The LA Times’ Jerry Crowe recalls an August 2, 1953 brawl between the PCL’s Hollywood Stars and Los Angeles Angels that lasted some 30 minutes, required 50 cops to break it up and was described by the day’s home plate umpire Cece Carlucci as “probably the biggest fight in baseball history.”

Two earlier games in the weeklong series had been marred by fights, including a benches-clearing brawl two nights earlier. The Stars, on their way to the PCL championship, had won the previous two one-run games ” Friday on a ninth-inning, two-out pinch single by Frank Kelleher and Saturday when Kelleher’s two-run pinch homer in the eighth inning provided the difference.

In the sixth inning of Sunday’s opener, Kelleher was hit by a pitch from Angels starter Joe Hatten. Kelleher, usually mild-mannered and never before ejected in a career that was in its 17th season, dropped his bat and stormed the mound.

“He’d never been in trouble, never disputed a call,” Carlucci says. “So I went over to pick up the ball and I see him running toward Hatten. And, I’ll tell you, he threw a haymaker. He knocked Hatten right off the god-darn mound.”

Both benches emptied, but order was quickly restored, Carlucci says. Kelleher was ejected, and Ted Beard was brought in to run for him.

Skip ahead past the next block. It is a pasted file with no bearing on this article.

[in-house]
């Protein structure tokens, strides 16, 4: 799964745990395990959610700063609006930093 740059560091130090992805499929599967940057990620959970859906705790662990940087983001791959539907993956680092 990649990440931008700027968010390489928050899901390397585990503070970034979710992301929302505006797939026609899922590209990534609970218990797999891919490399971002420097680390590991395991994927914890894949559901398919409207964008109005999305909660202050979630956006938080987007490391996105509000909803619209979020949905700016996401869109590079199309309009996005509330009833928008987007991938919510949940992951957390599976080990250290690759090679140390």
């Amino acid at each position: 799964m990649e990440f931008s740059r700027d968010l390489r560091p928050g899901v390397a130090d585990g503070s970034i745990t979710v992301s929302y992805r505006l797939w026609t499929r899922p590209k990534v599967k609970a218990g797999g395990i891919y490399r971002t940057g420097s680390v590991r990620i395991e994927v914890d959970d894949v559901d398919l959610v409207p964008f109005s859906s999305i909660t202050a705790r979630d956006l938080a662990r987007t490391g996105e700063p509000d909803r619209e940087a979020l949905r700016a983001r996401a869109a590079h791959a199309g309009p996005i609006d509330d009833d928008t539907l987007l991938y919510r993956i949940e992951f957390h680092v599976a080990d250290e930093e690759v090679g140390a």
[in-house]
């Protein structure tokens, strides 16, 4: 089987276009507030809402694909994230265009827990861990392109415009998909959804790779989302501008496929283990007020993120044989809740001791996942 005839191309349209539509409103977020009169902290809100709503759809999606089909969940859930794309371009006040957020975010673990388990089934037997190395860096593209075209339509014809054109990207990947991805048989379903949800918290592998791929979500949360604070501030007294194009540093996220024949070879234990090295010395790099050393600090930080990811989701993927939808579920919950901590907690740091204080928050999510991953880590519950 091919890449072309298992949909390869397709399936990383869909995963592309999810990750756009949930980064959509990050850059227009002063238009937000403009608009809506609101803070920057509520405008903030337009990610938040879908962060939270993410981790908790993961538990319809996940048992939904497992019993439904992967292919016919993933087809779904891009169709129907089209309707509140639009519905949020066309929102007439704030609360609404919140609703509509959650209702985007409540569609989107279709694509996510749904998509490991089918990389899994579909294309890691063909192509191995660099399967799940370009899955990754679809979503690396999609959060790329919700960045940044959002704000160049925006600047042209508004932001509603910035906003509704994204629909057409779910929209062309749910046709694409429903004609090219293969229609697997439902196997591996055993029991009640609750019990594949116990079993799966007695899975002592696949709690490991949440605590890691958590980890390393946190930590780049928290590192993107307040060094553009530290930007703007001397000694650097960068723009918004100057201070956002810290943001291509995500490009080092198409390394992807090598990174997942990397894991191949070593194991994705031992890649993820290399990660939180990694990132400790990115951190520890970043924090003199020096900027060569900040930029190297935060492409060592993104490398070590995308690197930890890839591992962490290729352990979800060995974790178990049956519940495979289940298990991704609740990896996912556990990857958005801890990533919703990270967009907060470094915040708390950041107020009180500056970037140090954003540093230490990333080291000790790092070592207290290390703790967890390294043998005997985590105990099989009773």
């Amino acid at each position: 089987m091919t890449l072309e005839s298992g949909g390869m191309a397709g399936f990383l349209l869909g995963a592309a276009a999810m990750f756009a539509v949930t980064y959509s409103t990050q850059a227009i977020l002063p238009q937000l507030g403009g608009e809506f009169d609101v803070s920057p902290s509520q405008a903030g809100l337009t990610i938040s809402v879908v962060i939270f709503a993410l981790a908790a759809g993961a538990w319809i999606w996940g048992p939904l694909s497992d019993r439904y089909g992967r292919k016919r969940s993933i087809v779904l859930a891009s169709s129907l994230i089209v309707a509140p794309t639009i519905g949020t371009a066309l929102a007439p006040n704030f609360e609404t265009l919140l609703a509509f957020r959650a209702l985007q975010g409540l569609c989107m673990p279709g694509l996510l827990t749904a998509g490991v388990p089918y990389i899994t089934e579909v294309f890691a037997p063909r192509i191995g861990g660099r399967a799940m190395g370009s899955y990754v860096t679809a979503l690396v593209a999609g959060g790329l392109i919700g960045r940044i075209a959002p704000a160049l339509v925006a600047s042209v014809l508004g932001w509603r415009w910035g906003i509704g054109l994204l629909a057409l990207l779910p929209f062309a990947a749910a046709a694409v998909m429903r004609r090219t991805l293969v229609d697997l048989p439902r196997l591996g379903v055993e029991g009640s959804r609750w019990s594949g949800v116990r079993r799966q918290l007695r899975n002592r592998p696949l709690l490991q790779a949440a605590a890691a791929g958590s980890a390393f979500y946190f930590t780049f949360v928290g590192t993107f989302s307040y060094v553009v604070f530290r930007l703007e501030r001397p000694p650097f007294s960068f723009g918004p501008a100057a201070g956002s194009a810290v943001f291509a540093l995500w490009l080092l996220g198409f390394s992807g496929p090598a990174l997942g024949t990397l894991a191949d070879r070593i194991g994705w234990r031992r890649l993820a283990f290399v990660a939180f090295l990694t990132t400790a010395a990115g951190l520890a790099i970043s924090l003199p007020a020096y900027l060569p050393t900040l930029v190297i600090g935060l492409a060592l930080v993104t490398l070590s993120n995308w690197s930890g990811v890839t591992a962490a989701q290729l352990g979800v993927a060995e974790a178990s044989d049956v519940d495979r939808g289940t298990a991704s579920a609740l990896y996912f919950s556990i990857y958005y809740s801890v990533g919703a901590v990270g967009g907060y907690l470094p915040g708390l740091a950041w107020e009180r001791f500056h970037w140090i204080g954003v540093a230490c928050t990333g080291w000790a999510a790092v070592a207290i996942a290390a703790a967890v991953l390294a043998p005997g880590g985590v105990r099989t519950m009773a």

Moments later, after stealing second base, Beard was attempting to steal third when he spiked third baseman Murray Franklin in the arms and chest with a hard slide. Franklin, who had joined the Angels that day after playing for the Stars earlier in his career, dropped his glove and leaped on Beard.

The melee was on.

Beard, 86, says from his home in Fishers, Ind., that he doesn’t remember much about what happened but does allow that “we had a little scramble.”

It was more than that, of course. Noting that Beard was “out by 15 feet,” Carlucci says the runner launched himself at Franklin with spikes flying. Their fight, he says, “probably was the most vicious of all the fighting that was going on.”